Vought F-8A Crusader was selected by NASA as the test-bed aircraft to
install an experimental
supercritical wing in place of the conventional wing.
The unique design of the supercritical wing reduces the effect of
shock waves on the upper surface near Mach 1, which in turn reduces drag.
Sometimes, breakthroughs in technology
are not used in the way that their inventors intend. They may lead to
surprising applications. The supercritical airfoil, first developed by a
NASA aerodynamicist in the 1960s, provides an excellent example.
An airfoil is the shape of a wing's
cross-section. Slice a wing like you would slice salami and you can see
the shape of the airfoil. This shape defines how much lift the wing
generates at various speeds. By the 1950s, airfoil research in the United
States and most other countries had reached a standstill. Aerodynamicists
had become more interested in other research questions, such as how the
air flowed over an aircraft's skin when it travelled faster than the speed
of sound (Mach 1) and how much wings should be swept back (or angled back)
from the fuselage of the plane. Although designers still developed new
airfoils, they did so on a case-by-case basis for use on specific
airplanes. Few undertook basic research on airfoil shapes for a whole
class of aircraft.
That changed in the 1960s when NASA
scientist Richard T. Whitcomb developed the supercritical airfoil.
Whitcomb was already famous for developing the "Area Rule" of supersonic
flight which won him the Collier Trophy and which resulted in some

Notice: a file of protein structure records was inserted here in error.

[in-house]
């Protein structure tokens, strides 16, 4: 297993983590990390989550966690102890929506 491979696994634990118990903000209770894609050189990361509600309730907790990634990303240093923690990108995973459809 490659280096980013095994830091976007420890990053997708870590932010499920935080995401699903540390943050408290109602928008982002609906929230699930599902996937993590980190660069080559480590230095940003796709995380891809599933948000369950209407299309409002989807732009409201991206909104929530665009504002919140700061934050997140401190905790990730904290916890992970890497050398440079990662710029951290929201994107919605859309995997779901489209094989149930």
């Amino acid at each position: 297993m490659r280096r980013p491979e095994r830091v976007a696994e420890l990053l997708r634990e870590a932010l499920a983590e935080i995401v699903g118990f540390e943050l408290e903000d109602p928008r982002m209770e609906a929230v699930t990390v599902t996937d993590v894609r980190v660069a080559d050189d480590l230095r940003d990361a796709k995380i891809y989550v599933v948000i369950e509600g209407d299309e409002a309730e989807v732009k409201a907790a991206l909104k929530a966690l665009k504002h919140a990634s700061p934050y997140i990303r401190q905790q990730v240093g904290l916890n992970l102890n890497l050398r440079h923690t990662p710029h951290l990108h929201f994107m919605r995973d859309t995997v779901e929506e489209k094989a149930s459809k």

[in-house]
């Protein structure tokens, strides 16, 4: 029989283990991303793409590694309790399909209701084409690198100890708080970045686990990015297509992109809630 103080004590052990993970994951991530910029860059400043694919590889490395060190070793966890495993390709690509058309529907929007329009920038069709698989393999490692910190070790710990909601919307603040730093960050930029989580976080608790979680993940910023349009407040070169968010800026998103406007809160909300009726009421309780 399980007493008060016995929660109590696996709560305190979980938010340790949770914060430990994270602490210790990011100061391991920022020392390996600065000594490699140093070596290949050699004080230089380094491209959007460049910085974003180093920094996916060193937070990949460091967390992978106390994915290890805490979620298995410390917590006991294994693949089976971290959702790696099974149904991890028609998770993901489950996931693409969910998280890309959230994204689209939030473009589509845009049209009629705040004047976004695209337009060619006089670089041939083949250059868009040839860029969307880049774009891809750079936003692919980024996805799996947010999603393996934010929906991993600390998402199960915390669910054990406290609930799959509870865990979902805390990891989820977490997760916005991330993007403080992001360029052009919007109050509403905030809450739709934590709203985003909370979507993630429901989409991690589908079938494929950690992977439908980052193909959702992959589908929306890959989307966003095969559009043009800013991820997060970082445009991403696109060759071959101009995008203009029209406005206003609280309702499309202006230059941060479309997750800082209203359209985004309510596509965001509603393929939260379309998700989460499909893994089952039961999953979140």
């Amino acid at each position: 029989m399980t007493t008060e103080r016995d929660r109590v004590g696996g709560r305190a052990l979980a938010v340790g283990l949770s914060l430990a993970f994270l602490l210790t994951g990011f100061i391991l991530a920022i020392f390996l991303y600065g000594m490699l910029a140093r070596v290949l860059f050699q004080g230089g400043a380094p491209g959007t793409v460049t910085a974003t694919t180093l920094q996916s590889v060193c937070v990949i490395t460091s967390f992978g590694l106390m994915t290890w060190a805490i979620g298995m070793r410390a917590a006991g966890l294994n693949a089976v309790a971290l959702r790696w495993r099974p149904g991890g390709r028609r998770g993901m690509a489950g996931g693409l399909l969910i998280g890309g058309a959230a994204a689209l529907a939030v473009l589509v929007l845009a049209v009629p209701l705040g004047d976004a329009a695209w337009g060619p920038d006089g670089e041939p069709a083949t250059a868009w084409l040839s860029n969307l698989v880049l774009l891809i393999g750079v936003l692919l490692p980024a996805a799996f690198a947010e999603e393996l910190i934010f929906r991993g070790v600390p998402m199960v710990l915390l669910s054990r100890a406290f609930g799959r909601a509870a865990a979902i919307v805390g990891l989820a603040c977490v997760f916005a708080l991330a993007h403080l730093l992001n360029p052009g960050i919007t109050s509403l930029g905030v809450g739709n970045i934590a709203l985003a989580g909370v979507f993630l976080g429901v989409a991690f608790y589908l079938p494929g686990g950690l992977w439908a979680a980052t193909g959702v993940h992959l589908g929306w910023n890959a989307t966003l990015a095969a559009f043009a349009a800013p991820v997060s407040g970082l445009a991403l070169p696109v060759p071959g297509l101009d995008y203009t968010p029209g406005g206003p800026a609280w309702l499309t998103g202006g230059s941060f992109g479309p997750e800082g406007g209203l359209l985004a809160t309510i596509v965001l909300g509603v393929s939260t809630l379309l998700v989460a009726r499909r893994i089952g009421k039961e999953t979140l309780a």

fighters of the mid 1950s having a pinch midway along their fuselage, like
an hourglass. Probably no one understood how air flowed over an aircraft
as it approached the speed of sound better than Whitcomb, and he applied
that knowledge to a new problem associated with the compressibility of air
over an aircraft wing as it approached the speed of sound.
At the time, commercial passenger jets
like the Boeing 707 cruised at speeds of around Mach 0.7 to Mach 0.8
("cruise speed" is the speed at which an airplane is most fuel efficient;
commercial airplanes operate at this speed in order to be economical and
not waste fuel). The people who ran the airlines wanted planes that could
travel even faster, at Mach 0.9 or 0.95, and still be fuel efficient.
But as an aircraft approaches the speed
of sound, it reaches a point where the air flowing over the wings reaches
supersonic speeds though the plane itself is still moving slower than Mach
1, causing a dramatic increase in drag. The airspeed at which this occurs
is called the critical Mach number for the wing. For example, if the air
flowing over a wing reaches Mach 1 when the wing is only moving at Mach
0.8, the wing's critical Mach number is 0.8. The spot where this happens
on the wing is usually about halfway between the leading edge and the
trailing edge of the wing.
Cross-sections of three supercritical airfoils.
These are considerably blunter and thicker than conventional transonic
Designers deal with this dramatic
increase in drag by angling the wings back from the fuselage, making them
thinner, and using other features designed to reduce drag. But all of
these solutions increase structural weight, decreasing range and fuel
economy, and making them unattractive for commercial use. In addition,